Not-Too-Young-To-Run: Are We Ready To Run? By Opeyemi Oriniowo
My week started with an early Monday morning phone call from a vibrant and promising family friend who is still licking his wounds from the defeat he suffered after a rigorous bid for the local government chairmanship ticket in one of the States in South-West Nigeria. He was in an in-house competition with his father’s peers who could be considered as part of the party establishment in power, so it made it quite easy to predict how things would pan out. I gave him all the support I could and after the dust settled, I admonished him, that for me, it wasn’t about him winning the primaries and the election, but more about his audacity to run, the momentum it gathered and the hope it raised in a generation that has largely surrendered. I guess that helped put his loss at the primaries in perspective, as we both went on to dissect the process, his approach and sieve out the lessons.
Moving forward, his call this morning was to discuss an offer of a State Assembly ticket by one of the newly formed political parties laying claim to Nigeria’s youth demography as singularly for us by us. Our conversation went along the lines of me advising him by sharing my thoughts on Nigeria’s youth development and youth political participation landscape with the hope that a broader understanding from my standpoint will provide him the necessary insight to make the decision to either leave his long-standing, state-level incumbent but relatively unpopular political party, for the new alluring party with not much to offer than potential.
First, let me state that as Nigeria’s youth, we have come a long way, especially with the recent passage into law of the Not-Too-Young-To-Run Bill by 34 state assemblies in Nigeria. This effort was largely driven by civil society organisations using a movement model that resonated with virtually every Nigerian youth, perhaps more for loftiness of the idea. It is without doubt a great precedent and template for policy and legislative advocacy through movement-building, and we must commend every one of us that was involved, particularly organisations like YIAGA that played a coordinating role at the national level.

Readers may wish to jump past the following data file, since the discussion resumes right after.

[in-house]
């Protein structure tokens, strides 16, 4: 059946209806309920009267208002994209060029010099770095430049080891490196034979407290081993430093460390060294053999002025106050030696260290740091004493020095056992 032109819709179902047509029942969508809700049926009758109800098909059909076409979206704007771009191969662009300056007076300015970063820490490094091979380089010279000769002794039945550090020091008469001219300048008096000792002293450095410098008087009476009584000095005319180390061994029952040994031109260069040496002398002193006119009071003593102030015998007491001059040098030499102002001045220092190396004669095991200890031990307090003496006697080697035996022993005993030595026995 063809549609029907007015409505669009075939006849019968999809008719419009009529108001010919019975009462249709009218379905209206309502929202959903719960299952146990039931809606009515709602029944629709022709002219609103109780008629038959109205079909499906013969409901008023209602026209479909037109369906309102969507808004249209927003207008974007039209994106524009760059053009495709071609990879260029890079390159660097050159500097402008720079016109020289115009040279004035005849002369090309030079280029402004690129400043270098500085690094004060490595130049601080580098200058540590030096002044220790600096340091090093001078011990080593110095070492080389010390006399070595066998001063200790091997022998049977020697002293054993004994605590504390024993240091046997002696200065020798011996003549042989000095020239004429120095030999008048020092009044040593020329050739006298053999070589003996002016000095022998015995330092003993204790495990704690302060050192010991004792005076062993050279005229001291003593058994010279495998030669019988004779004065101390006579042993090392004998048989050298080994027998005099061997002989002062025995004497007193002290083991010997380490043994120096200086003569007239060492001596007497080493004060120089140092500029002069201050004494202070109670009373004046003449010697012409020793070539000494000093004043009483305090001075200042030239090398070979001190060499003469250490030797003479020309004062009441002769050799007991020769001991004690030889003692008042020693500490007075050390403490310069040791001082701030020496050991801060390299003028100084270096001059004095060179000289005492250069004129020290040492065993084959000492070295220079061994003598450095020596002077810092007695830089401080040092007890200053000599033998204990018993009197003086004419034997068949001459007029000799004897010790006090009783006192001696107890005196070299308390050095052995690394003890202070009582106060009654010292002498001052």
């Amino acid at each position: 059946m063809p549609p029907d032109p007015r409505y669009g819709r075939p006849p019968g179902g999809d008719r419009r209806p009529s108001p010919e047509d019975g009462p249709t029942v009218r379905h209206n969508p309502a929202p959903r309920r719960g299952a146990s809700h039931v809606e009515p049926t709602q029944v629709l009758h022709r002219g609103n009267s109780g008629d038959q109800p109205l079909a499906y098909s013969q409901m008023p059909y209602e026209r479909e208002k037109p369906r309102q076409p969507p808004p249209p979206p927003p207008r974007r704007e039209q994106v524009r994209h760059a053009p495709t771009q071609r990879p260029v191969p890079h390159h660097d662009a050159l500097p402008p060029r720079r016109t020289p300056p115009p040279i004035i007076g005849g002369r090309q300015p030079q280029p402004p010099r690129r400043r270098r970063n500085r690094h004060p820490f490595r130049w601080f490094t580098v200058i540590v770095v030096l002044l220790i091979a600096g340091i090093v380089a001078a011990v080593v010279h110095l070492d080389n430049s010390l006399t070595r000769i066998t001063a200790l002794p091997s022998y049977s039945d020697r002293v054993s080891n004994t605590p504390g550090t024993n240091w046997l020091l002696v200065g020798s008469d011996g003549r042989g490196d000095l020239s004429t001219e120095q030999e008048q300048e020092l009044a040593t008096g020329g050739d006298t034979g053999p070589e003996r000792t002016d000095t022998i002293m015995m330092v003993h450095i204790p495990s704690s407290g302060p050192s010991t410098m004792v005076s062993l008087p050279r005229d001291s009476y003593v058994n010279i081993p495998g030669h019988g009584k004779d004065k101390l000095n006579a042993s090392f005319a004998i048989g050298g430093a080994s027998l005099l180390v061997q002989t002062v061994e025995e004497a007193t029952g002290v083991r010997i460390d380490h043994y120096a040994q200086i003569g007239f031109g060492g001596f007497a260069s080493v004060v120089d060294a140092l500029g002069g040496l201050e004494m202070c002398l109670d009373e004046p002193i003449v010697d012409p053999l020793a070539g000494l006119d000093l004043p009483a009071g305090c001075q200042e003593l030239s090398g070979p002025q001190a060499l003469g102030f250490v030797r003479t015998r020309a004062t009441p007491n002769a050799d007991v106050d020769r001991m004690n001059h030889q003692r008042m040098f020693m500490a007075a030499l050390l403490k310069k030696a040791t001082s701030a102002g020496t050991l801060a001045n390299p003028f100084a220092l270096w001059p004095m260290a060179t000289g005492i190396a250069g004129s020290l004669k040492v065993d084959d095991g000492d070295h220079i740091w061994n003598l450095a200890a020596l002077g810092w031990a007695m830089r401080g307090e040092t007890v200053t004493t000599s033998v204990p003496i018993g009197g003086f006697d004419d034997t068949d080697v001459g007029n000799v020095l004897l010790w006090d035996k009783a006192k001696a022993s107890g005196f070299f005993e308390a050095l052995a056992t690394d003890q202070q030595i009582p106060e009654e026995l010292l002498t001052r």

I am aware that March 14, 2018 has been set aside as the national day of action to push for presidential assent to the Not-Too-Young-To-Run Bill. I particularly look forward to my involvement in this mobilisation effort at Unity Fountain, Abuja. However, I don’t need a crystal ball to predict that the president will waste no time in assenting to this bill, especially at this critical juncture of his presidency that is on and off life support. I trust the president’s handlers to see how jumping in front of this youth wave benefits him as yet another gift, albeit tokenistic, for the teeming youth that were instrumental to his victory at the polls in 2015. It is the least he can do vis-à-vis the four million jobs that were lost last year and the increase in youth un-employment rate from 14.2 percent to 18.8 percent in 2017, to say the least. Besides, it makes for good optics for the 76-year-old leader, who might get a second term in office as president of a country where youth account for over 63 percent of the electorate, to identify with the Not-Young-To-Run bill. The joke is on us!
My friends, I hate to burst your bubble but it is evident that it took more than our advocacy to get the movement to this final stage of the president’s assent. Where in the world or particularly on our continent have we seen power given up so easily? They know a bill reducing the age we can run for office is not a potent threat to the establishment, so they might as well join us in the charade and milk it for all that it is worth. So while we celebrate this milestone, let us not suffer fool-hardy. The process to the actual change we seek is a marathon and must be seen as resilient, vigilant and equipped to go the long haul. So far, our collective disposition is of a people only prepared for a hundred-metre race. We are presently the generation with the potential of rising above the parochial interest of self that manifests as ethno-religious divide, which is at cross purpose with our collective well-being.